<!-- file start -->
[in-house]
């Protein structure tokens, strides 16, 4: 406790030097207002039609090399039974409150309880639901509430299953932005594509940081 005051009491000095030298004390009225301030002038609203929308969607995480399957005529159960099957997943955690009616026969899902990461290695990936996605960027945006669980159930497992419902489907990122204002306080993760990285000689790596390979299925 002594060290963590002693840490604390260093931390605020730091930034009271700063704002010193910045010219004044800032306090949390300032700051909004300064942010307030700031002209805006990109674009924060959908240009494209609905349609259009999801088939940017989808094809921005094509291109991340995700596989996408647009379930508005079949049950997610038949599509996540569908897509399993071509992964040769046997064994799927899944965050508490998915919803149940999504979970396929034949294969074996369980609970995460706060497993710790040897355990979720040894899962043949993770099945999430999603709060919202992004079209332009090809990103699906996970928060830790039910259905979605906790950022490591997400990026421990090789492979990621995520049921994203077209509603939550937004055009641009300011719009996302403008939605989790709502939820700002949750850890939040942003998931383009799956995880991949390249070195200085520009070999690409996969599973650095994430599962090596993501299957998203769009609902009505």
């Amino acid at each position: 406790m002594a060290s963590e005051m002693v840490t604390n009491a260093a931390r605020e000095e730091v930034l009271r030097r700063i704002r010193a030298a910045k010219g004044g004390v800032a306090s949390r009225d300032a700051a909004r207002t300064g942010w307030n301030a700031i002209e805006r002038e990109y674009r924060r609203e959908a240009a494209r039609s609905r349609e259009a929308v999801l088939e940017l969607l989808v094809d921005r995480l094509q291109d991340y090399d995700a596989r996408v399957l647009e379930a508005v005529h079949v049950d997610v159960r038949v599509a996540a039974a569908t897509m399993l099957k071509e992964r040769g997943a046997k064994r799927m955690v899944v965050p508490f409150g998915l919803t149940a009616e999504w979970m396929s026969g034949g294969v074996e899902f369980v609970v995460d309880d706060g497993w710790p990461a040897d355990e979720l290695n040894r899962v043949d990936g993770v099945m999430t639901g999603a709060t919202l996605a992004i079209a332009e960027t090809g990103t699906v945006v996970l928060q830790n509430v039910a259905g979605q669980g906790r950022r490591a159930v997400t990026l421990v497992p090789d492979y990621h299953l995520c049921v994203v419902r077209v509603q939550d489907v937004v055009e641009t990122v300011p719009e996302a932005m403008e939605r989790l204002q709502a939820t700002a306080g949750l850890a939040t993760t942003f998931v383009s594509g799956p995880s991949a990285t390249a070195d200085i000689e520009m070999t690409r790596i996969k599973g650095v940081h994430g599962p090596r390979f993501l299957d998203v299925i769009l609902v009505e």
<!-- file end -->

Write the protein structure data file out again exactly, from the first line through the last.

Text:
[in-house]
């Protein structure tokens, strides 16, 4: 406790030097207002039609090399039974409150309880639901509430299953932005594509940081 005051009491000095030298004390009225301030002038609203929308969607995480399957005529159960099957997943955690009616026969899902990461290695990936996605960027945006669980159930497992419902489907990122204002306080993760990285000689790596390979299925 002594060290963590002693840490604390260093931390605020730091930034009271700063704002010193910045010219004044800032306090949390300032700051909004300064942010307030700031002209805006990109674009924060959908240009494209609905349609259009999801088939940017989808094809921005094509291109991340995700596989996408647009379930508005079949049950997610038949599509996540569908897509399993071509992964040769046997064994799927899944965050508490998915919803149940999504979970396929034949294969074996369980609970995460706060497993710790040897355990979720040894899962043949993770099945999430999603709060919202992004079209332009090809990103699906996970928060830790039910259905979605906790950022490591997400990026421990090789492979990621995520049921994203077209509603939550937004055009641009300011719009996302403008939605989790709502939820700002949750850890939040942003998931383009799956995880991949390249070195200085520009070999690409996969599973650095994430599962090596993501299957998203769009609902009505």
């Amino acid at each position: 406790m002594a060290s963590e005051m002693v840490t604390n009491a260093a931390r605020e000095e730091v930034l009271r030097r700063i704002r010193a030298a910045k010219g004044g004390v800032a306090s949390r009225d300032a700051a909004r207002t300064g942010w307030n301030a700031i002209e805006r002038e990109y674009r924060r609203e959908a240009a494209r039609s609905r349609e259009a929308v999801l088939e940017l969607l989808v094809d921005r995480l094509q291109d991340y090399d995700a596989r996408v399957l647009e379930a508005v005529h079949v049950d997610v159960r038949v599509a996540a039974a569908t897509m399993l099957k071509e992964r040769g997943a046997k064994r799927m955690v899944v965050p508490f409150g998915l919803t149940a009616e999504w979970m396929s026969g034949g294969v074996e899902f369980v609970v995460d309880d706060g497993w710790p990461a040897d355990e979720l290695n040894r899962v043949d990936g993770v099945m999430t639901g999603a709060t919202l996605a992004i079209a332009e960027t090809g990103t699906v945006v996970l928060q830790n509430v039910a259905g979605q669980g906790r950022r490591a159930v997400t990026l421990v497992p090789d492979y990621h299953l995520c049921v994203v419902r077209v509603q939550d489907v937004v055009e641009t990122v300011p719009e996302a932005m403008e939605r989790l204002q709502a939820t700002a306080g949750l850890a939040t993760t942003f998931v383009s594509g799956p995880s991949a990285t390249a070195d200085i000689e520009m070999t690409r790596i996969k599973g650095v940081h994430g599962p090596r390979f993501l299957d998203v299925i769009l609902v009505e």